Polysaccharides in sodium caseinate low-melting point fat microparticles improve probiotic bacteria survival.
Data from the 2012 National Health Interview Survey (NHIS) show that about 4 million people, or 1.6% of US adults, had used probiotics or prebiotics in the past 30 days. Among adults, probiotics or prebiotics were the third most commonly used dietary supplement other than vitamins and minerals. Moreover, the use of probiotics quadrupled between 2007 and 2012.
Probiotics may contain a variety of microorganisms. The most common are bacteria that belong to the Lactobacillus and Bifidobacterium groups. Each of these two broad groups includes many types of bacteria.
Previously, scientists at Agriculture and Agri-Food Canada had reported that sodium caseinate (NaCas) can effectively protect probiotic bacterial cells from heat inactivation during spray-drying in the presence of low-melting point fat (LMF). The objective of their recent research was to enhance the gastric resistance and storage properties of NaCas-LMF-based probiotic microparticles by incorporating different carbohydrate polymers. They demonstrated that NaCas-LMF combined with gum Arabic may effectively protect probiotic bacterial cells, not only during spray-drying, but also during storage and in-vitro digestion.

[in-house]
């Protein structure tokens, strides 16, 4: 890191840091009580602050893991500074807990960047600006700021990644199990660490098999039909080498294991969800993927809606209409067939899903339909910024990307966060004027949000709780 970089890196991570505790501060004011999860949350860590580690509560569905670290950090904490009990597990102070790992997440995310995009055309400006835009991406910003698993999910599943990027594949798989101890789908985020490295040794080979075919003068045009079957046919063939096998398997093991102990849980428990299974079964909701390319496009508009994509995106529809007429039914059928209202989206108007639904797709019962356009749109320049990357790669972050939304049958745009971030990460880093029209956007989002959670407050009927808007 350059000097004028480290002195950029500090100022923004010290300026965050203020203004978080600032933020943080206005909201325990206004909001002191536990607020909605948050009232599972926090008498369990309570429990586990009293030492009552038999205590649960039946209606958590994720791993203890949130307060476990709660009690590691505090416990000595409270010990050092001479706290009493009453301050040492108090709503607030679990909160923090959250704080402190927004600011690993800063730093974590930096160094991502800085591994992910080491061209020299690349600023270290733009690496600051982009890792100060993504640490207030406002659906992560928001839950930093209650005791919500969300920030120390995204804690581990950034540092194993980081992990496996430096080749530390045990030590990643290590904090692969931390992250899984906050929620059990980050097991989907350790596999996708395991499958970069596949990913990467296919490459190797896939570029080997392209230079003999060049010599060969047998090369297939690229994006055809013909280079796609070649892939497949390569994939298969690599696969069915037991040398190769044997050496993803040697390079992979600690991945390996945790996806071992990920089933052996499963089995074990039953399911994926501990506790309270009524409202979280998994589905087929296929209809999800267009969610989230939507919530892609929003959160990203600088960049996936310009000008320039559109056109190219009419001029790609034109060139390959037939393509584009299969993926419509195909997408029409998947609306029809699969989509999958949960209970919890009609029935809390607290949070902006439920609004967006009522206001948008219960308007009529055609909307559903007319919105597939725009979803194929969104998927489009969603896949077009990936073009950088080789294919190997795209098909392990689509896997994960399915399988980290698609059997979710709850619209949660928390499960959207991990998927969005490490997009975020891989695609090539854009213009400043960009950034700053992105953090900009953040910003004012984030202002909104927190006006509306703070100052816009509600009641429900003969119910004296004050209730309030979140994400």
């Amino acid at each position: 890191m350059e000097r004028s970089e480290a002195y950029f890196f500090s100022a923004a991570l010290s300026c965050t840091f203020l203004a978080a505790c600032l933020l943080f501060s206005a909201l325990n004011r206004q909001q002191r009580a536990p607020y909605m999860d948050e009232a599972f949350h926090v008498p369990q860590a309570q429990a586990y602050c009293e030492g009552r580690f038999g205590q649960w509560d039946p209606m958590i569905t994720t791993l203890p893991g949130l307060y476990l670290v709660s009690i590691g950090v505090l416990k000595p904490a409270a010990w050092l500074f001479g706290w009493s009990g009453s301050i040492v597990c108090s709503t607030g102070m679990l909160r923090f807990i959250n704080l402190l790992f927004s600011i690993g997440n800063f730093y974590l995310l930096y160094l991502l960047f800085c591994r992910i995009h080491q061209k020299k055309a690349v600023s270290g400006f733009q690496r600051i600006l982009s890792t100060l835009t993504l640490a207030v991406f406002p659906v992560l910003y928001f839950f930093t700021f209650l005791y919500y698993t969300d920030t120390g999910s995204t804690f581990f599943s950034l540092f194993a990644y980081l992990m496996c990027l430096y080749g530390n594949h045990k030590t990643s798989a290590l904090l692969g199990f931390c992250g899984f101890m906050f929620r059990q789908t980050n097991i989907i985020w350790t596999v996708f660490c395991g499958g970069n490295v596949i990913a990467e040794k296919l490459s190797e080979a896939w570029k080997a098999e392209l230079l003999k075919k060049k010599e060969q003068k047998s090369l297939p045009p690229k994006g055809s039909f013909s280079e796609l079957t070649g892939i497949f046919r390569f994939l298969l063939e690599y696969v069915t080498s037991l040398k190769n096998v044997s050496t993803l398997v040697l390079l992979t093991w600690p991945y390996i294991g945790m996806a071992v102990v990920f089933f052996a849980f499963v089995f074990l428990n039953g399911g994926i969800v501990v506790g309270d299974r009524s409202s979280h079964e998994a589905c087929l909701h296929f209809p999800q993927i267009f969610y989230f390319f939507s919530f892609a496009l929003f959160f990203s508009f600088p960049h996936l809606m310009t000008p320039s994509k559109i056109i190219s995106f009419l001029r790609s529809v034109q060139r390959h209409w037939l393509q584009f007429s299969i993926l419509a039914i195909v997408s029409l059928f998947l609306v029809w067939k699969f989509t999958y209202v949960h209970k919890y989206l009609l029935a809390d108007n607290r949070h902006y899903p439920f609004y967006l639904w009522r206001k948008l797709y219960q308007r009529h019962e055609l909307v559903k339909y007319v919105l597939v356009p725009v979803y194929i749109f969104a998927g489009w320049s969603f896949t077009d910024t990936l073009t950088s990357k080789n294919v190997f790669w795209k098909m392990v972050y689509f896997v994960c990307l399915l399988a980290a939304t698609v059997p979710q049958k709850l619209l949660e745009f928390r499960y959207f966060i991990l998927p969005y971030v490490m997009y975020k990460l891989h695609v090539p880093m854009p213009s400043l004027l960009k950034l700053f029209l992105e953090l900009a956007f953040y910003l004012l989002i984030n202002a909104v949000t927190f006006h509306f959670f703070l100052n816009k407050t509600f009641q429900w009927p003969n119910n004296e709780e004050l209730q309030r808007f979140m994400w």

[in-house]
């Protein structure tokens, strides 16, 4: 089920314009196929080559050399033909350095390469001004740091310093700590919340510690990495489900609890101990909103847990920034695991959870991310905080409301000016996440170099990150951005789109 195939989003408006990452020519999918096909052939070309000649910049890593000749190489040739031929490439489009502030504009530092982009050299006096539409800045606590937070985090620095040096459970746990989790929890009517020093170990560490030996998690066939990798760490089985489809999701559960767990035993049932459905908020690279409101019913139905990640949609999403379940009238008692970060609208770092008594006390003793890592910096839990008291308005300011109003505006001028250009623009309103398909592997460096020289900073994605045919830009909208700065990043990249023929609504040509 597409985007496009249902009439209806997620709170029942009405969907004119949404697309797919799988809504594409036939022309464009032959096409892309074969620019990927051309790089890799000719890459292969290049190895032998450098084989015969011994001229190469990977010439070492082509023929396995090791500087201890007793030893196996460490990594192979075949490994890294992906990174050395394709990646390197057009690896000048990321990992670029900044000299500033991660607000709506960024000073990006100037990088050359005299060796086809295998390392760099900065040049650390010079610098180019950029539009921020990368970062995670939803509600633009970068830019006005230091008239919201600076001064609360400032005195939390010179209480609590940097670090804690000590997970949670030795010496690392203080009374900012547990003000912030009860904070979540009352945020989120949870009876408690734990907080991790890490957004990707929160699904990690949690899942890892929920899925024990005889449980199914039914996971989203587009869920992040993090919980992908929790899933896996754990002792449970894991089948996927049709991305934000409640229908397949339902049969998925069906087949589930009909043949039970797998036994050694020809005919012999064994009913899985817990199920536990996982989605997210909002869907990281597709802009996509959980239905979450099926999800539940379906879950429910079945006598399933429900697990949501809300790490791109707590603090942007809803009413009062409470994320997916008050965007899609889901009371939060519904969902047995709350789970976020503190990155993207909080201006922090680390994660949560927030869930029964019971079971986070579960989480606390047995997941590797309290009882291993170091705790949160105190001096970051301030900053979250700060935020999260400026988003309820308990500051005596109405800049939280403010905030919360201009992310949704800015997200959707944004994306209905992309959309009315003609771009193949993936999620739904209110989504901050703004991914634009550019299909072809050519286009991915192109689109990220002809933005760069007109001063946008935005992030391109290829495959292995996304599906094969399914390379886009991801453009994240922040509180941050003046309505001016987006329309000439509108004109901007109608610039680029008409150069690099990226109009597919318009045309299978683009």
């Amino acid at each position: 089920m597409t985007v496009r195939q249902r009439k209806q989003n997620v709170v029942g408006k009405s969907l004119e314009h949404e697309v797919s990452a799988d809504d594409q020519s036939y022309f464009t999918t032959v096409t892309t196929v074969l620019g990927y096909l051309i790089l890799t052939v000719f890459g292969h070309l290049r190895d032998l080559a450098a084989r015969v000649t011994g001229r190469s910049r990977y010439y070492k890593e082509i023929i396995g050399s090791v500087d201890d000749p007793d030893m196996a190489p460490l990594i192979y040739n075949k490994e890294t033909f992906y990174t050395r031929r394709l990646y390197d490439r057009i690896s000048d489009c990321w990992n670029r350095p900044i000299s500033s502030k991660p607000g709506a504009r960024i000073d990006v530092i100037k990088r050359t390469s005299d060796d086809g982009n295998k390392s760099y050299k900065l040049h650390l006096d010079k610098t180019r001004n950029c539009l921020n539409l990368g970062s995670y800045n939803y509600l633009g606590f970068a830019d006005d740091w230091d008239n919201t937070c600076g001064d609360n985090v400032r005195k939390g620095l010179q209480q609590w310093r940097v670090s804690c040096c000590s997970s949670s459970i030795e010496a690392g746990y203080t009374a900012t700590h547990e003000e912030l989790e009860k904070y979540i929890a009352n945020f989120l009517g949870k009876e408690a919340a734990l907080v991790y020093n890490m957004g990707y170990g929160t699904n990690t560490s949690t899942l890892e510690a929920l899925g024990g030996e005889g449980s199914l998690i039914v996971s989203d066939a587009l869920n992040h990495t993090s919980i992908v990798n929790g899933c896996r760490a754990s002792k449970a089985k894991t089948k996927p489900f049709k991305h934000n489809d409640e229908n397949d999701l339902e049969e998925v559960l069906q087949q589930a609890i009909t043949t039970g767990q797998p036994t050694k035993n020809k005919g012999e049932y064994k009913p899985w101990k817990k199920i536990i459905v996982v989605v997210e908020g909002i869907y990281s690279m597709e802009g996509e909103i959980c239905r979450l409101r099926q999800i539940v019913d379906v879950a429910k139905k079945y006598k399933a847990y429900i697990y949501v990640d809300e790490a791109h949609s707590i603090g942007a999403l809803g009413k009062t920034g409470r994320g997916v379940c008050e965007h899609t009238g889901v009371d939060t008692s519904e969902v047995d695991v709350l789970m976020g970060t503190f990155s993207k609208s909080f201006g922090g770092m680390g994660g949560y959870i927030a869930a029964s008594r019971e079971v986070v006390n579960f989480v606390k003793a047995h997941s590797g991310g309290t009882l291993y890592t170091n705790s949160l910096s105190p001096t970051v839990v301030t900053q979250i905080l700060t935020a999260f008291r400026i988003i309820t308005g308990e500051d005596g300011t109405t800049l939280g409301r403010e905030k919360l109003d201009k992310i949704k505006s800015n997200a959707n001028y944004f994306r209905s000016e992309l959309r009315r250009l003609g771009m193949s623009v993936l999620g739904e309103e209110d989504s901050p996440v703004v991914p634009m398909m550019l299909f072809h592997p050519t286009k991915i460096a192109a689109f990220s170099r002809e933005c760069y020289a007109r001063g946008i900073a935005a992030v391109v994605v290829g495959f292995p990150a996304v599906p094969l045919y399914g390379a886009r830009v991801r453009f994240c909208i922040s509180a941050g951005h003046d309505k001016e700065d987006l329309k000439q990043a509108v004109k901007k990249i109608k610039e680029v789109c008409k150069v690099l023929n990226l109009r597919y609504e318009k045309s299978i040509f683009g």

Probiotic bacteria were spray-dried in NaCas solutions containing LMF, and combined with either: maltodextrin, pullulan, gum ghatti or gum Arabic. Probiotic bacteria only showed good survival--about a 50% survival rate--after they were spray-dried in microcapsules formulated with gum ghatti or gum Arabic.
Adding gum Arabic and gum ghatti to NaCas positively affected the in-vitro gastric resistance of the probiotic bacteria, whereas maltodextrin and pullulan exerted a negative influence. Among the formulations tested, microparticles made from a blend of NaCas and gum Arabic showed the highest glass transition temperature (Tg), corresponding to the best survival of probiotic bacteria during a storage period of up to 16 weeks in a water activity range of 0.11 to 0.76. The presence of two Tgs in the NaCas-pullulan matrix suggested that phase separation was occurring, which could partially account for the matrix's poor protective capacity.
Encapsulated probiotic bacteria in all matrices exhibited good release properties in the presence of pig intestinal digesta. The release from microparticles was complete in less than 1 hour.
Further information. Steve Cui, Ph.D., Agriculture and Agri-Food Canada, 93 Stone Road West, Guelph, Ontario N1G 5C9, Canada; phone: 226-217-8076; fax: 519-829-2600; email: firstname.lastname@example.org.
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|Publication:||Emerging Food R&D Report|
|Date:||Nov 1, 2016|
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